I descended into the depths of sound at Nicolas Jaar’s November 5 sold-out show at the Gothic Theater, and when I saw the light of the outside world I grappled with the inevitable failure to render the thoughts and feelings that consumed us in the sonic free-fall we had just witnessed. There was no opener, just sequenced stages and peaks of sound – different worlds to explore at the discretion of Jaar. Expectations had long been discarded at the door, along with our inhibitions and composure. I’d be lying if I said I didn’t desire the comfort of expectation, because without any, we were at the mercy of Nicolas Jaar to disembody and mutilate any remaining conception we had going in. Much like the music he creates, Jaar’s performance was less about appeasing the crowd and more pushing the boundary of the performance itself.
The beginning to Nicolas Jaar’s performance felt nothing short of apocalyptic. The sounds of a desolate choir snaked its way through the theatre agitating the crowd; a build up with no end in sight. The dissonance between the crowd’s desire for a beat to lean on and Jaar’s sheer patience in letting the atmosphere reach a fever pitch made for an exceedingly unsettling introduction to the show. The unpredictable producer remained fixated on pushing the audience to their breaking point as he stretched the music thin, intending to finish what he started. When he eventually hit the brink of our fortitude he let the drums intercede and watched as we all became untethered.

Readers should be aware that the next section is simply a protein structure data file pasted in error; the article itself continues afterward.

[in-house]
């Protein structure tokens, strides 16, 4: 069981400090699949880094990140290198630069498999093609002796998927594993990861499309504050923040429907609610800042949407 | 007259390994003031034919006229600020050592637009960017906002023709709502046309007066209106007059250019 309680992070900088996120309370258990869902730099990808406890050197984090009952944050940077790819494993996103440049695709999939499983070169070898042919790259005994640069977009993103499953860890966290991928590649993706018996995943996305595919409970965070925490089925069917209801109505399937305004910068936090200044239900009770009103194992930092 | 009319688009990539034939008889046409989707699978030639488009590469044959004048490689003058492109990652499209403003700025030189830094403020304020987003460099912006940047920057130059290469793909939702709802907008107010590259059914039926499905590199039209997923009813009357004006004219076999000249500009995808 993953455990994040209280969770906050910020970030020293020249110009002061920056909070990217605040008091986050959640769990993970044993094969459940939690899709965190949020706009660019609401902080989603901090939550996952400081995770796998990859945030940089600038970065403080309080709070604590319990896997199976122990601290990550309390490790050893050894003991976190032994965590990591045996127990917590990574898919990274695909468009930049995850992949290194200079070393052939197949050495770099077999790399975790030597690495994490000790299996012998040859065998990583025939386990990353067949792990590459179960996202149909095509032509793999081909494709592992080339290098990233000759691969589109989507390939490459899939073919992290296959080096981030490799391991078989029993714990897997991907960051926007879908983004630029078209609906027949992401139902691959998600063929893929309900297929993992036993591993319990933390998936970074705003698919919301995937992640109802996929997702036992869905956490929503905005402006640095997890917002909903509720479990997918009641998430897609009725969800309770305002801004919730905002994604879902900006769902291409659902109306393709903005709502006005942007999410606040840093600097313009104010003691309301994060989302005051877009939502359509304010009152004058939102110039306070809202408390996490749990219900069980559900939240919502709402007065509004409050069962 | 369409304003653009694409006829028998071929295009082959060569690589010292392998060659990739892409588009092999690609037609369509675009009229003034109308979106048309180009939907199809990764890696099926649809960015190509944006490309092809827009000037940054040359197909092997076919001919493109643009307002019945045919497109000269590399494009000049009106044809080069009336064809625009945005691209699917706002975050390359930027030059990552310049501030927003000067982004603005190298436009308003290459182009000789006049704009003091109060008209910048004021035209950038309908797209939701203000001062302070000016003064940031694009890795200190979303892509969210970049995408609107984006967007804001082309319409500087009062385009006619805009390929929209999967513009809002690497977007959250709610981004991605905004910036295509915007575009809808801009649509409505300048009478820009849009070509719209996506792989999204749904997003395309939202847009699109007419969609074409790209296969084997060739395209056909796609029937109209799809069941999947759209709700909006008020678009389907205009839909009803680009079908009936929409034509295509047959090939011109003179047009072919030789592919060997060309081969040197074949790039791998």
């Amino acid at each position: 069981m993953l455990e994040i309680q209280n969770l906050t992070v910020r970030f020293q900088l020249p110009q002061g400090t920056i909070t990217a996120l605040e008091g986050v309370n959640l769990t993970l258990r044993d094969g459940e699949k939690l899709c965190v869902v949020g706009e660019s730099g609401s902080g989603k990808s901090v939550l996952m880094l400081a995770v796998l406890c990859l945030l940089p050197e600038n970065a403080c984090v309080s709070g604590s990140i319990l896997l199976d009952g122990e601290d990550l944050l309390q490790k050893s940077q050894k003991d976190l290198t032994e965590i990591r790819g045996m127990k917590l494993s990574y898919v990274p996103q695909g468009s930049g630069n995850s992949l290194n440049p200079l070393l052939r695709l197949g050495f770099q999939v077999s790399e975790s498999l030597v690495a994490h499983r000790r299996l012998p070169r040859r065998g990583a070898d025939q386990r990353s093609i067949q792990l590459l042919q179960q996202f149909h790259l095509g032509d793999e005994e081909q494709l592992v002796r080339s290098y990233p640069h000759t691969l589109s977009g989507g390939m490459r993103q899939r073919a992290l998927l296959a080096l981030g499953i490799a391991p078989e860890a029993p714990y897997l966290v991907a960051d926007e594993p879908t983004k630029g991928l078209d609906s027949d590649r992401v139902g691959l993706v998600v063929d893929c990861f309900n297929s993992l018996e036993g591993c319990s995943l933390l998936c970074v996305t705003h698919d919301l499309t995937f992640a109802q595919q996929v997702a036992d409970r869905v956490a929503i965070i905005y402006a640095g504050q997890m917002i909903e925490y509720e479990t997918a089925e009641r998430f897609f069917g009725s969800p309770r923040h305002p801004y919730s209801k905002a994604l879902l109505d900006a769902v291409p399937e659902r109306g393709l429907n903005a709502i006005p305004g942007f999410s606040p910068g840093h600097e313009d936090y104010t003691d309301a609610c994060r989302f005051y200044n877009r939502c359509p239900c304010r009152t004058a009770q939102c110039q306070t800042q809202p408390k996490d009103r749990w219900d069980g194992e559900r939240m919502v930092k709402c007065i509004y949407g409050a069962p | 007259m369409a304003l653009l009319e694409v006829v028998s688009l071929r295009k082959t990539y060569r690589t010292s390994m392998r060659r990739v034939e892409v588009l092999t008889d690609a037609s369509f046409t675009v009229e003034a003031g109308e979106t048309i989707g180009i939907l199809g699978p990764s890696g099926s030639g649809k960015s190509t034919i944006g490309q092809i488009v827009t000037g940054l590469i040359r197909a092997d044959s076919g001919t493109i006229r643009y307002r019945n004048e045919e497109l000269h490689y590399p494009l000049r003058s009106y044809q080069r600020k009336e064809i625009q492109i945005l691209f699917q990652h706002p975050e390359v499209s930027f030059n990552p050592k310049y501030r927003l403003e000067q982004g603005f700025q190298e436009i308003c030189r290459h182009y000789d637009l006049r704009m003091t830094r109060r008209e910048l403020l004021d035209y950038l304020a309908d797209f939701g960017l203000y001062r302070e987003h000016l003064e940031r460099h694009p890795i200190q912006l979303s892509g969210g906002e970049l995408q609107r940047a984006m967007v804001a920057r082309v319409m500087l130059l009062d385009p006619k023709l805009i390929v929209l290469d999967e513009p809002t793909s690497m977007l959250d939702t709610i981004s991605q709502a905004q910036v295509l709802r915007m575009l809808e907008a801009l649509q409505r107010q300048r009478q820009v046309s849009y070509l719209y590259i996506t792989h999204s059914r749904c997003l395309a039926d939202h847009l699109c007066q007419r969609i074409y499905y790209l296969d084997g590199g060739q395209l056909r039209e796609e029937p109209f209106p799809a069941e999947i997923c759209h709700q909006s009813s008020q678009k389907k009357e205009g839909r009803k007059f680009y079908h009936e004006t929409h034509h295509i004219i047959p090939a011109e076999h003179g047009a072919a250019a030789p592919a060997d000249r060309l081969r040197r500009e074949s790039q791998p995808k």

Being a live show as opposed to a DJ set, Jaar was actively recreating his songs, many from his phenomenal new album Sirens on the fly, allowing them to breathe in the context of this particular show. So much so, that the song identities ceased to exist, and one song became another chained to the steady beat he ensnared us in. The further the set progressed the more the burden of the ominous intro began to lift. Jaar at times wailing on the saxophone, sounded like a man seeking salvation.
…And then he stopped, seconds before he reached it.
Disappearing into the fog of the stage, Jaar left the stage to a cacophony of cheering. Nobody was prepared to leave the set open-ended. To Nicholas Jaar’s surprise we remained awaiting closure in the melodrama of the performance, and proceeded to tease us with a beautifully fractured instrumental that did little to satisfy our needs.
Unrelenting in our pursuit, the crowd cheered him back out for a second encore, at which point he shed the remnants of the darkness. Shrouded in rainbows, and playing a remixed rendition of The Temptation’s “Just My Imagination”, Jaar led us past the point of salvation to a point of pure euphoria. The beat steadily shed the layers of the original and gained newfound traction. If the beginning of the show was apocalyptic, this was as close to an ascension to heaven as we could get.
As the house lights came back down, the raucous cheering returned again and Nicolas Jaar was invited back for a third encore, I along with everyone else, were content in the show never ending. We didn’t want to hit the ground.